In addition, waiting also allows us to apply for grant funding from the state of Ohio. Grant funding will allow us to extend local tax dollars even further.

While we are gearing up for the first year of a widespread paving program, residents may have recently driven down the recently completed section of West Avenue from Court Street to North Street. This section of West Avenue had to be completely reconstructed in part because it was originally constructed for “horses and buggies” and not the heavy truck traffic it experiences today. Like most of our projects, the West Avenue reconstruction project was planned and budgeted well before the passage of the levy. No levy money was used for this project.

The city also completed renovations to the eastern half of Goode Street earlier this year. Goode Street was a concrete street (similar to Fielding Road) that had completely failed and was unsafe. This project was funded with street levy revenue.

Finally, the reconstruction of Port Jefferson Road from Russell Road to Wells Drive was begun earlier this year. This project, first identified in 2013, includes widening of the roadway, installation of storm sewer, curb, curb ramps, sidewalks and upgrades to sanitary sewer laterals.

The city was awarded an ODOT Small Cities Grant for up to $1,372,000 and an Ohio Public Works Commission grant of $200,000, leaving the $157,600 balance for construction costs to come from city funds. This project too was approved and budgeted for prior to the passage of the street levy and no levy money is being used for this project.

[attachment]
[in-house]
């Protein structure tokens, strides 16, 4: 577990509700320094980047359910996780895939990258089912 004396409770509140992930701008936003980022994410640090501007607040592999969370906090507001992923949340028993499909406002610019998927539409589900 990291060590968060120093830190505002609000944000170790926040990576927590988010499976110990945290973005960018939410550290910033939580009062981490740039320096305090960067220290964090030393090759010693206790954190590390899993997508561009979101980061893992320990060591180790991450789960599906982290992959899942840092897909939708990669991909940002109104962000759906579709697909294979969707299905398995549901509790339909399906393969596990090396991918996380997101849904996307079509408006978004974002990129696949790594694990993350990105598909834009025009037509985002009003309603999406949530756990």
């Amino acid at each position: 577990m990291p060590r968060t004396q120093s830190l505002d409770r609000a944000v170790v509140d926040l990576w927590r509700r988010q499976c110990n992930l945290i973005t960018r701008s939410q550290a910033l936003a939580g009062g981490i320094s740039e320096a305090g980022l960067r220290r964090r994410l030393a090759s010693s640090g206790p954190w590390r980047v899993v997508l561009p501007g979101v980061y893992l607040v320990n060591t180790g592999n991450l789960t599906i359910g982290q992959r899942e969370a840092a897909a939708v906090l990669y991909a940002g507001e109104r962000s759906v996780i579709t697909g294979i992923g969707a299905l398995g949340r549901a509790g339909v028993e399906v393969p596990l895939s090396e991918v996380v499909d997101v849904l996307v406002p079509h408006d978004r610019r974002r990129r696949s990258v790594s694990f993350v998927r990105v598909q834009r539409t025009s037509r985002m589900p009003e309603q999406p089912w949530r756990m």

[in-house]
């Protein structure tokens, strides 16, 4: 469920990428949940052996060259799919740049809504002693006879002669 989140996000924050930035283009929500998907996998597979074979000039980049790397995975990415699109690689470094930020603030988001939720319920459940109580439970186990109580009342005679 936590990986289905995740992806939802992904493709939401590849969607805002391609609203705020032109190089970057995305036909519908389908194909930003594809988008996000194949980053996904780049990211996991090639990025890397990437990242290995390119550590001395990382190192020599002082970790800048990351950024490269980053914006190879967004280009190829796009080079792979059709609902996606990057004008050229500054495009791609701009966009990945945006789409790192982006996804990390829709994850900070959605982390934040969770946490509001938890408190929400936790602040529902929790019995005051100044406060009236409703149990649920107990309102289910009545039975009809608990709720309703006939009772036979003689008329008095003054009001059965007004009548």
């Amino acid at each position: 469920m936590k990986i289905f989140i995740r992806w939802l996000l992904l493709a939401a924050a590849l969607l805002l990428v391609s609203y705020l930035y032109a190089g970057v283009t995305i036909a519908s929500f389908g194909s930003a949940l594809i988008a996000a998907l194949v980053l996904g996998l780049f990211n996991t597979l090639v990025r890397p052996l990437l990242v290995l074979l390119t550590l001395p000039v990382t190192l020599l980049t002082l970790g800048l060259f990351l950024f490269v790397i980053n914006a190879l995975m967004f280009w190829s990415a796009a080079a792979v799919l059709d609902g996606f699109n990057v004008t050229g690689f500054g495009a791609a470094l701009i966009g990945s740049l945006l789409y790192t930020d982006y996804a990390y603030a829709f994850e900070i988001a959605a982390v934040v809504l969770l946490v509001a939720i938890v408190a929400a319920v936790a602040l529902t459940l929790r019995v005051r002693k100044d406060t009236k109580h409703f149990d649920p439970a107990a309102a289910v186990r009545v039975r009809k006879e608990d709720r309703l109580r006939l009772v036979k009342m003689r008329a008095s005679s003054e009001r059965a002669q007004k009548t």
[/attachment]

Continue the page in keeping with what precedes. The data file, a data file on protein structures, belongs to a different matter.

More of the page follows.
There have been some delays. One included the unexpected lowering of the waterline, but the project is still scheduled to meets its completion date of Oct. 30.

As the roadway construction season draws closer to the end, the city has already been planning for the 2016 construction season. Some notable projects planned for 2016 include:

ODOT/city-funded projects:

• State Route 47 Safety Improvements Phase II (Vandemark Road to Folkerth Avenue)

• State Route 47 Urban Paving Program (Vandemark to I-75 and Fourth Avenue to Ohio Avenue)

• Fair Road and I-75 (northbound ramp) traffic signal

• Michigan Street bridge over Starrett Run

• Vandemark Road and Industrial Drive traffic signal

• Michigan Street Bridge over CSX Railroad

Street-levy-funded projects:

• Fielding Road reconstruction

• 2016 paving program projected to be awarded for approximately $2.2 million.

Residents who may have questions regarding the street repaving program may contact Assistant City Manager/Public Works Director Gary Clough by phone (937-498-8141) or email ([email protected]). Of course, residents should also feel free to contact their elected city Councilperson.

By Mike Barhorst

Contributing Columnist

This is one of a series of columns by Sidney Mayor Mike Barhorst dealing with issues of interest to residents.

This is one of a series of columns by Sidney Mayor Mike Barhorst dealing with issues of interest to residents.